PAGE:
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rverissimo

1:35 SU-122 Early Production MiniArt

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Miniart

Early Production SU-122

Catalogue #35181

Available from any good model shop

 

MiniArt has been releasing from some time now a new generation of 1:35 injected moulded kits.

The WWII Russian Self-propelled family SU has received a detailed attention, on the form of SU-85, SU-85 with interior and SU-122 with interior . The subject of this review is the Su-122 simplified version without interior detail (no engine and minimized detail on the interior). The fact that it has simplified model does not means that it does not boost details and modern mould injection. Miniart did its job well done.

From my knowledge, the only 1:35 scale representation of the SU-122 was Tamiya (dated from 1976). The Miniart model is a qualitative leap.

 

A little bit of history

 

The SU-122 (from Samokhodnaya Ustanovka 122 mm) was a Soviet self-propelled howitzer or assault gun used during World War II. The number "122" in the designation represents the caliber of the main armament—a 122 mm M-30S howitzer. The chassis was that of the T-34.

In April 1942, design bureaus were asked to develop several assault guns with various armament: 76.2 mm ZiS-3 divisional field guns and 122 mm M-30 howitzers for infantry support, and 152 mm ML-20 howitzers for attacking enemy strongholds.

A prototype assault gun, armed with the 122 mm howitzer and built on the German Sturmgeschütz III chassis was developed, designated SG-122. Only 10 of these were completed. Production was halted when the vehicle was found to be hard to maintain and judged to be unsuccessful.

Simultaneously, an SPG based on the T-34 medium tank was also developed. Initially, the T-34's chassis was selected for the 76.2 mm F-34 gun. This vehicle, the U-34, was created in the summer of 1942 at UZTM (Uralmashzavod – Uralsky Machine Building factory) design bureau, by N. W. Kurin and G. F. Ksjunin. It was a tank destroyer with the same armament as the T-34, but without a turret. The vehicle was 70 cm lower than a T-34, had thicker armour, and was 2 tonnes lighter. It did not enter production.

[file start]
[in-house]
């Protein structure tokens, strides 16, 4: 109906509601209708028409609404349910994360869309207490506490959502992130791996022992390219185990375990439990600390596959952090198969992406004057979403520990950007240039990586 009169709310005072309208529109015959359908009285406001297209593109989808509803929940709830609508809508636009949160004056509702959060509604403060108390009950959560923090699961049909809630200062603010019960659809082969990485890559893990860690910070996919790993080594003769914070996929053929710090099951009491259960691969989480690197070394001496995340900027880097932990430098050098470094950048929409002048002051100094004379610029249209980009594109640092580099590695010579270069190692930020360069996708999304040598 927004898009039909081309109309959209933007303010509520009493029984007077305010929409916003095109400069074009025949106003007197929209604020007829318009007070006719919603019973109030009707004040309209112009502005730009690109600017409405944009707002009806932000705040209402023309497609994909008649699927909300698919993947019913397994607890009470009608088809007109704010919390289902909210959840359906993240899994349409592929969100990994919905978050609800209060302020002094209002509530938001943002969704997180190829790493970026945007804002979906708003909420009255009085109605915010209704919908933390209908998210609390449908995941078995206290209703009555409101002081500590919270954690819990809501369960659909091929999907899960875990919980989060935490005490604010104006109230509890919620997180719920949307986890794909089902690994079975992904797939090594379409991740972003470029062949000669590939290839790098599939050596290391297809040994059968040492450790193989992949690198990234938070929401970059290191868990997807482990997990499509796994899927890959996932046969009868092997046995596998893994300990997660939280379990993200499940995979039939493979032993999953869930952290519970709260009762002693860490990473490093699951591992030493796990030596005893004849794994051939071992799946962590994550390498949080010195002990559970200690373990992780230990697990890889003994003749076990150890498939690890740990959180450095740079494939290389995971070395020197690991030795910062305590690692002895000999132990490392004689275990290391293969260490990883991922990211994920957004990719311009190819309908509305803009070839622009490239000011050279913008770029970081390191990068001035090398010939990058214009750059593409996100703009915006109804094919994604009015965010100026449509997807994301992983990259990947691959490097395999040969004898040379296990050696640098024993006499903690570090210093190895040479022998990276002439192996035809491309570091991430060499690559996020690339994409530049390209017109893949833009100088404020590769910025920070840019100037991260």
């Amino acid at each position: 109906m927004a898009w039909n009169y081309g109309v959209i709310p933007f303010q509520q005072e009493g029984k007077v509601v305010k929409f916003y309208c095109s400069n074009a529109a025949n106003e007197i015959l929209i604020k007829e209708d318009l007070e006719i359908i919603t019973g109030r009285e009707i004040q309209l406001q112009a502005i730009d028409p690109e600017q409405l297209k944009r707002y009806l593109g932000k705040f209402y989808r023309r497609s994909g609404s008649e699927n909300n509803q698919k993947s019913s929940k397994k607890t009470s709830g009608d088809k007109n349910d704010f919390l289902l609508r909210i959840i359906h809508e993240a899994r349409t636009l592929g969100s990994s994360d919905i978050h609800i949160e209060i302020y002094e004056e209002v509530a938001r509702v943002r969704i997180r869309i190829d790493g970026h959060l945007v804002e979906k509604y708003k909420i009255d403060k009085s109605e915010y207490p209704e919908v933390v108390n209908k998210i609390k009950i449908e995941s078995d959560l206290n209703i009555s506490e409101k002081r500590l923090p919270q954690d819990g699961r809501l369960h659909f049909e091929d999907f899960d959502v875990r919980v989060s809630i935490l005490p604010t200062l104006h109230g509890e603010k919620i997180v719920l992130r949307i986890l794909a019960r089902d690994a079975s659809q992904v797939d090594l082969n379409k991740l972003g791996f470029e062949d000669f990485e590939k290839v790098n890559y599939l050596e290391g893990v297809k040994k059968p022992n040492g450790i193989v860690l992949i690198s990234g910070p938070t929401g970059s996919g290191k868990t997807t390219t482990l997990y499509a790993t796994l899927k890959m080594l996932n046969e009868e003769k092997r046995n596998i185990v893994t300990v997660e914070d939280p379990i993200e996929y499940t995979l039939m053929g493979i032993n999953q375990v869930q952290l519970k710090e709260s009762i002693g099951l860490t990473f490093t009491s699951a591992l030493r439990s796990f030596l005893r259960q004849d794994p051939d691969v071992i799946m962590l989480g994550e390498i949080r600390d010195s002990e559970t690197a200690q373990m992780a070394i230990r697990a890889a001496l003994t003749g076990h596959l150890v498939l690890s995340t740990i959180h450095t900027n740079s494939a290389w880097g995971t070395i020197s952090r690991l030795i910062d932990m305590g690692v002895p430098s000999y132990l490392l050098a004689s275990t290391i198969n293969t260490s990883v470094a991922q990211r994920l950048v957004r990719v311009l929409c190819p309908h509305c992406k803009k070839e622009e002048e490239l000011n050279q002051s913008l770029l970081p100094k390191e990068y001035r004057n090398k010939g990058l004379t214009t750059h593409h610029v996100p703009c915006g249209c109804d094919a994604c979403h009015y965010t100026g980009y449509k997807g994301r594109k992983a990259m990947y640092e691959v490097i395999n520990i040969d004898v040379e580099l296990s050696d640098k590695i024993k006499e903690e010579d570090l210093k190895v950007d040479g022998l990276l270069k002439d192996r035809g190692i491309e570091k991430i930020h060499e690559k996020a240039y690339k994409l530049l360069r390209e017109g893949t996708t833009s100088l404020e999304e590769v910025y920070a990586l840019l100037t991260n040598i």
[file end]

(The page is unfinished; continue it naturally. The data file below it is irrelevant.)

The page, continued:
UZTM then worked on combining features of the U-34 and the SG-122. Initial design work was completed between July and August 1942. The project emphasized minimizing modifications to the platform and the howitzer. It used the same chassis, superstructure, engine and transmission as the U-34 and was armed with (the then new) 122 mm M-30S howitzer from F. F. Petrov's design bureau. This vehicle also used the same gun bed cover and mountings as the SG-122, to keep costs low and simplify production. It had 45 mm thick frontal armour. The M-30S howitzer could be elevated or depressed between −3° and +26° and had 10° of traverse. The five-man crew consisted of a driver, gunner, commander and two loaders.

(Source Wikipedia)

 

What’s in the box

 

Miniart present us a relative compact box, considering the amount of parts supplied.

It’s a very nice and warm feeling when we are in front of compact and fill to the top box containing an appealing modelling subject.

 

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The sprues are nicely package on two clear plastic bags.

 

In the total we’ll have 565 plastic parts divided by 56 Sprues. Yes… 56 Sprues. Before you get scared, more than half of this sprues correspond suspension parts, road wheels and individual tracks. But all of this has a purpose: Detail

 

Sprue Layout:

 

Allow me to show you the sprues and provide some visual of some details of this model.

 

Sprue B – Contains parts for lower hull, rear upper hull and engine cover

 

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Sprue Ca - Hull rear, engine deck details and spring tower covers

 

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Sprue D – Casemate, Glacis and gun mantlet

 

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General overview of the sprue

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Detail of the cast on the gun mantlet

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A nice touch on the weld seams around the periscope mount and front hatch